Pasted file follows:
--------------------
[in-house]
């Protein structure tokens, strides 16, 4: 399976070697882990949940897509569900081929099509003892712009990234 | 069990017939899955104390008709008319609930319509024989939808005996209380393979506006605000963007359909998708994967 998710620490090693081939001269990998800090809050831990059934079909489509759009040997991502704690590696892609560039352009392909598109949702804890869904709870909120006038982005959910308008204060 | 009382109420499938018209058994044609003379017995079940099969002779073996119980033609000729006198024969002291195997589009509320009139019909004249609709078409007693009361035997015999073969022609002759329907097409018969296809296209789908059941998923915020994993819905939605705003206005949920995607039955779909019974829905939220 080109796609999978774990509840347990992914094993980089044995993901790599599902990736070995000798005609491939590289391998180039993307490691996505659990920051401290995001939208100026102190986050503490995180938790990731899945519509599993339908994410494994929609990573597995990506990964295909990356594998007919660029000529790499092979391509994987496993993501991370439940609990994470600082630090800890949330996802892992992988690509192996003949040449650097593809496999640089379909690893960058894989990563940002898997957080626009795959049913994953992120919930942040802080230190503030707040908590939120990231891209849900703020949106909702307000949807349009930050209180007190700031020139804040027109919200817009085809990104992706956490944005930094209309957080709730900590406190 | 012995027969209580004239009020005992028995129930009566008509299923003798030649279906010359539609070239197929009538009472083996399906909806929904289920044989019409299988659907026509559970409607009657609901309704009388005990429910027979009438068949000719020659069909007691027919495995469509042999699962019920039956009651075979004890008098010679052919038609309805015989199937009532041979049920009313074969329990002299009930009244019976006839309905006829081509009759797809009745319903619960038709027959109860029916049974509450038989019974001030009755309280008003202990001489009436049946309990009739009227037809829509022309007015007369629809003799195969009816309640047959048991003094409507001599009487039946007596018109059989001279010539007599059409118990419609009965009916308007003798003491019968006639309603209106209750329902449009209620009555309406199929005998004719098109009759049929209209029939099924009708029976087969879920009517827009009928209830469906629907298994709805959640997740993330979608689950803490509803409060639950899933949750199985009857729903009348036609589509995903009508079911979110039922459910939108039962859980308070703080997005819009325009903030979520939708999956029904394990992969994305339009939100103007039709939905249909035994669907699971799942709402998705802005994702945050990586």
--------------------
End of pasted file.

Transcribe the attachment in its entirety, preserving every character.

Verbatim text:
[in-house]
């Protein structure tokens, strides 16, 4: 399976070697882990949940897509569900081929099509003892712009990234 | 069990017939899955104390008709008319609930319509024989939808005996209380393979506006605000963007359909998708994967 998710620490090693081939001269990998800090809050831990059934079909489509759009040997991502704690590696892609560039352009392909598109949702804890869904709870909120006038982005959910308008204060 | 009382109420499938018209058994044609003379017995079940099969002779073996119980033609000729006198024969002291195997589009509320009139019909004249609709078409007693009361035997015999073969022609002759329907097409018969296809296209789908059941998923915020994993819905939605705003206005949920995607039955779909019974829905939220 080109796609999978774990509840347990992914094993980089044995993901790599599902990736070995000798005609491939590289391998180039993307490691996505659990920051401290995001939208100026102190986050503490995180938790990731899945519509599993339908994410494994929609990573597995990506990964295909990356594998007919660029000529790499092979391509994987496993993501991370439940609990994470600082630090800890949330996802892992992988690509192996003949040449650097593809496999640089379909690893960058894989990563940002898997957080626009795959049913994953992120919930942040802080230190503030707040908590939120990231891209849900703020949106909702307000949807349009930050209180007190700031020139804040027109919200817009085809990104992706956490944005930094209309957080709730900590406190 | 012995027969209580004239009020005992028995129930009566008509299923003798030649279906010359539609070239197929009538009472083996399906909806929904289920044989019409299988659907026509559970409607009657609901309704009388005990429910027979009438068949000719020659069909007691027919495995469509042999699962019920039956009651075979004890008098010679052919038609309805015989199937009532041979049920009313074969329990002299009930009244019976006839309905006829081509009759797809009745319903619960038709027959109860029916049974509450038989019974001030009755309280008003202990001489009436049946309990009739009227037809829509022309007015007369629809003799195969009816309640047959048991003094409507001599009487039946007596018109059989001279010539007599059409118990419609009965009916308007003798003491019968006639309603209106209750329902449009209620009555309406199929005998004719098109009759049929209209029939099924009708029976087969879920009517827009009928209830469906629907298994709805959640997740993330979608689950803490509803409060639950899933949750199985009857729903009348036609589509995903009508079911979110039922459910939108039962859980308070703080997005819009325009903030979520939708999956029904394990992969994305339009939100103007039709939905249909035994669907699971799942709402998705802005994702945050990586």